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Family Well-Being Grows Faster When Wives Earn More Than Husbands: Study

A new Georgia State University study shows the number of American households in which wives earn more than husbands is growing.
A new Georgia State University study shows the number of American households in which wives earn more than husbands is growing.
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Economic 'well being' grew faster over the past twenty years in families where wives earned higher wages than their husbands. That's according to a new study from Georgia State University.

Even though women still earn less on the dollar than men, a new Georgia State University study shows the number of American households in which wives earn more than husbands is growing. 

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Georgia State Economics Professors Julie Hotchkiss and Robert Moore worked on the study. Hotchkiss says more women are becoming the top breadwinners in their families.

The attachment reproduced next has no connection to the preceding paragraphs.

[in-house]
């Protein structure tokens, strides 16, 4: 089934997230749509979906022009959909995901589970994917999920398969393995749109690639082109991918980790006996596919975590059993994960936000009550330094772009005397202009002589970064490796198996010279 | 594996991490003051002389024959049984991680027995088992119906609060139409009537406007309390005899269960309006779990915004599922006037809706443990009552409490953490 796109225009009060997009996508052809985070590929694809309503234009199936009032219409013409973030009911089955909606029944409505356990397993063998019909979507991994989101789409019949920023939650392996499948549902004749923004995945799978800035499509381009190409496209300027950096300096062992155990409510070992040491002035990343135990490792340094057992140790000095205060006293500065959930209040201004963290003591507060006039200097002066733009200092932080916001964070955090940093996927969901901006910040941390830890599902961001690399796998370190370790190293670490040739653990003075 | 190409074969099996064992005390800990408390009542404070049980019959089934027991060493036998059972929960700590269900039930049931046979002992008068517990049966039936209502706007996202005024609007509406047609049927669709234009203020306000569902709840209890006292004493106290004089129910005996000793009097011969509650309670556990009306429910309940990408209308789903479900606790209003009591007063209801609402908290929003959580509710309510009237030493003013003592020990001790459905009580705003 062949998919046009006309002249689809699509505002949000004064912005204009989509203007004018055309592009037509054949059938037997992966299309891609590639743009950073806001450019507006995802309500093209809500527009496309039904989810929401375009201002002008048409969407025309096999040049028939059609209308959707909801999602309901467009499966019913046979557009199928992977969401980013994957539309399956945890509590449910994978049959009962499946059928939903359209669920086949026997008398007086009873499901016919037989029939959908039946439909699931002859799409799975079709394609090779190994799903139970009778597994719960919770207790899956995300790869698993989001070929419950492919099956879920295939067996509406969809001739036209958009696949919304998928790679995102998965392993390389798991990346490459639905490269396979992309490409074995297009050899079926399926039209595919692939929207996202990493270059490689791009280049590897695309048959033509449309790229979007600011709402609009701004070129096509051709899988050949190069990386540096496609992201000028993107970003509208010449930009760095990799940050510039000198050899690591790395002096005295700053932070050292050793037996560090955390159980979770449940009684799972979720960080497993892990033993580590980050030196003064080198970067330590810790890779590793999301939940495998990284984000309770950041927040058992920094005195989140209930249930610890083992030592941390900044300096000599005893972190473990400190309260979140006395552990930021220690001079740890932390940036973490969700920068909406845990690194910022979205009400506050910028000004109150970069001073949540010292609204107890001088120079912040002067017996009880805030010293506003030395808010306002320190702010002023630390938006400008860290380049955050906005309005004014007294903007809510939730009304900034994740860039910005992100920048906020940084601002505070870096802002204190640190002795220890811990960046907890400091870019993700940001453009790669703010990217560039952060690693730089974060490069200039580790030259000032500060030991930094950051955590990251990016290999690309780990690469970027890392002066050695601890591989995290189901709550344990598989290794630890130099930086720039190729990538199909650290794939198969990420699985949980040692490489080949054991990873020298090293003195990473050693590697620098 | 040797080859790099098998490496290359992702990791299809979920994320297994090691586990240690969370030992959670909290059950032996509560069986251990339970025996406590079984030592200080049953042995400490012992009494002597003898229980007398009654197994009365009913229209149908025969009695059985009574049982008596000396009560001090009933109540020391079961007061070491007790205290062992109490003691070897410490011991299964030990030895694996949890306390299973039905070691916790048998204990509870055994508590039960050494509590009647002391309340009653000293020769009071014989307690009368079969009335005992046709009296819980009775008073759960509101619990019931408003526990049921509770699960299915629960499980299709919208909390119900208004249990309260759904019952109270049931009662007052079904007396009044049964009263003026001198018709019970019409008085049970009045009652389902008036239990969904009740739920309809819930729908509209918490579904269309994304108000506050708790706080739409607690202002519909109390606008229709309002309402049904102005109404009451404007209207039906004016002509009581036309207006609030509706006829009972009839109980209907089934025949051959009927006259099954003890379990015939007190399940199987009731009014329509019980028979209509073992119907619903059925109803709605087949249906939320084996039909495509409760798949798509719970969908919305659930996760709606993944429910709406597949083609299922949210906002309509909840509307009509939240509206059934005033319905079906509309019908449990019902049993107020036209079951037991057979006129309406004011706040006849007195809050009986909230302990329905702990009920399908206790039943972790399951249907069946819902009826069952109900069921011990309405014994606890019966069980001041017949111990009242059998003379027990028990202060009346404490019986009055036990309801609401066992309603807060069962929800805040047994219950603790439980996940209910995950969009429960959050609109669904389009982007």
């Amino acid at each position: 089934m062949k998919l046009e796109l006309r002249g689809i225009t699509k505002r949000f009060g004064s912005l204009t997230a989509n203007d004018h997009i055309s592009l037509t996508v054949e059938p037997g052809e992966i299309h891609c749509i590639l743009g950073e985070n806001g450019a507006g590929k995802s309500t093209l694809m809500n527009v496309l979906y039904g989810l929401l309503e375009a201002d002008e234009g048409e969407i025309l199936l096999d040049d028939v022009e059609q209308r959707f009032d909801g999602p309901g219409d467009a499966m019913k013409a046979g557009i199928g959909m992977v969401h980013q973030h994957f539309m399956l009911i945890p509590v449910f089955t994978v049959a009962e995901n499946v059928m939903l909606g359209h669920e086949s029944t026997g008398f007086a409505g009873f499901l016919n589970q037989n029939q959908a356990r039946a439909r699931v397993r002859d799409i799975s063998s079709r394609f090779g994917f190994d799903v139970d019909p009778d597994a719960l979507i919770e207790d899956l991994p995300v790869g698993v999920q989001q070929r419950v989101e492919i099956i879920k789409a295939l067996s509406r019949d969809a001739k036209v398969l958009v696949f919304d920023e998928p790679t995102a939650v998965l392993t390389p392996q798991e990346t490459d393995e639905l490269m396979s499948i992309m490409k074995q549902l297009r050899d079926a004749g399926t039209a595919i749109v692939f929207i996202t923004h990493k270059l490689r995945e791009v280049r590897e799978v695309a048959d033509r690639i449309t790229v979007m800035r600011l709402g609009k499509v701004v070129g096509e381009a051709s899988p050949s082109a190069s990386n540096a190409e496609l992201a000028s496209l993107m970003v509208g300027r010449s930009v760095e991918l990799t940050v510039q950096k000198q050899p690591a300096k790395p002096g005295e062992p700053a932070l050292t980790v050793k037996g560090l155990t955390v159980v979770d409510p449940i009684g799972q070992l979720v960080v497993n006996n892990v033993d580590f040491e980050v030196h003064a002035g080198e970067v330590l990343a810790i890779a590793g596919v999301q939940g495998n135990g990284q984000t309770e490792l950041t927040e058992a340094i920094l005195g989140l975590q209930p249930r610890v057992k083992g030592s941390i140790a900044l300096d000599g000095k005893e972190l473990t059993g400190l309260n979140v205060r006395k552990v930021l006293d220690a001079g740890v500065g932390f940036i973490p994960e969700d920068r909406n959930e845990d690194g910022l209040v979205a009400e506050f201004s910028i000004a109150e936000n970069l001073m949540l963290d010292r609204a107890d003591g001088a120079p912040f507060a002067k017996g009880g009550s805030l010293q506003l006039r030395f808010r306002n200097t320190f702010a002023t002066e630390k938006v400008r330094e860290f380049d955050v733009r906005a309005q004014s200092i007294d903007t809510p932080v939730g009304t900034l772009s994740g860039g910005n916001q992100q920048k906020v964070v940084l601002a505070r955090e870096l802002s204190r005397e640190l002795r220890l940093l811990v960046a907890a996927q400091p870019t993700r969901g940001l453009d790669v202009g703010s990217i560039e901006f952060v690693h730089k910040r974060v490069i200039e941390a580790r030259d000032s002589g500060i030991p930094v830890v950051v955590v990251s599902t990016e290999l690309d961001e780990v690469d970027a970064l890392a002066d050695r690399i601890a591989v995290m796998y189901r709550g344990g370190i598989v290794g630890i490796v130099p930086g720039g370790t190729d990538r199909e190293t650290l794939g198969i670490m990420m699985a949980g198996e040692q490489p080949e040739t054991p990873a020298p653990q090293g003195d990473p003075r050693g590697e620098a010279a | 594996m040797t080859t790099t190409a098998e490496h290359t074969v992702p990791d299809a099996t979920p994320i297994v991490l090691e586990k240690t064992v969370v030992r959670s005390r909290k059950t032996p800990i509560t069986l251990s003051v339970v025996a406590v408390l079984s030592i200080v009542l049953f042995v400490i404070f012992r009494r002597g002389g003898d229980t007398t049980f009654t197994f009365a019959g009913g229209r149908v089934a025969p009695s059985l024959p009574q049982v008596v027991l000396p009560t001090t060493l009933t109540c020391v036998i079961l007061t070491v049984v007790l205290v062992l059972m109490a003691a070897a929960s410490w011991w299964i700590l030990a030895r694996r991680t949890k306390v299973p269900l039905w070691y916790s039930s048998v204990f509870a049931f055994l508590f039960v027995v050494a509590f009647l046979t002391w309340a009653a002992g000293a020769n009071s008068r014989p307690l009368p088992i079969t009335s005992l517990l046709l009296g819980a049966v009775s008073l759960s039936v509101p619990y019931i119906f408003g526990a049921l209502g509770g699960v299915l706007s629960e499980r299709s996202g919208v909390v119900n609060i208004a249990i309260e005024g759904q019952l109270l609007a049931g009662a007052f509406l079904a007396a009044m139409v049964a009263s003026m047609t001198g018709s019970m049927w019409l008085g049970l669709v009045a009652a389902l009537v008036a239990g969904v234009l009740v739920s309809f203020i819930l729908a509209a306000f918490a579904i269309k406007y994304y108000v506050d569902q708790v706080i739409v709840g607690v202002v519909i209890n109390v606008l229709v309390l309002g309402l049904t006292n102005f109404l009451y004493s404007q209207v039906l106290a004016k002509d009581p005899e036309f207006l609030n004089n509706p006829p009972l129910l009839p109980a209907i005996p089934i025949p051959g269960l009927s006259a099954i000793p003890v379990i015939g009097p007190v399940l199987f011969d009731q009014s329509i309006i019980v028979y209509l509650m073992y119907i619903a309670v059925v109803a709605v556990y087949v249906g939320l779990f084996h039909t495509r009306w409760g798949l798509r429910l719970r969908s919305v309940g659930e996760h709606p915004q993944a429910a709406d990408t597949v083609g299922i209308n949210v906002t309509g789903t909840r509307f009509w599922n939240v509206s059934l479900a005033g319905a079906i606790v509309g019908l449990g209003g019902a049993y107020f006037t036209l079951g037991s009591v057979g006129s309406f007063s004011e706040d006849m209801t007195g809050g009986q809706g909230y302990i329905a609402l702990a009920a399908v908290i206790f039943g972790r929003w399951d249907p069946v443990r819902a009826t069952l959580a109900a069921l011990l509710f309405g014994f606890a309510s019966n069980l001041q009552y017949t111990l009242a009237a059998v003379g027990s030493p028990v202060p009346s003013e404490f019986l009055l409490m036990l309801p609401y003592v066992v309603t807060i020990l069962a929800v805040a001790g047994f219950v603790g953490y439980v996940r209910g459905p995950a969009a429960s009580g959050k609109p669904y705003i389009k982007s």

β€œIn 2015, in the United States on average, full-time, full-year working women earned about 81 percent of their male counterparts.  And in Georgia, women were doing a bit better – earning about 85 percent of what men in Georgia were earning,” Hotchkiss said. 

The study also found that what economists call a family’s economic well being grew faster in households where wives earned higher wages than their husbands. Economic well being is an economist’s term. But what the study comes down to is this: American families with wives earning more than their husbands have more choices.

“This well being is determined by how the family has made choices between income and time spent away from work,” Hotchkiss says.

Hotchkiss says the number of households in which women earn more than men grew during the last 20 years. One big factor, she said, was the recession that hit in 2007. That’s when many men fell out of the workforce.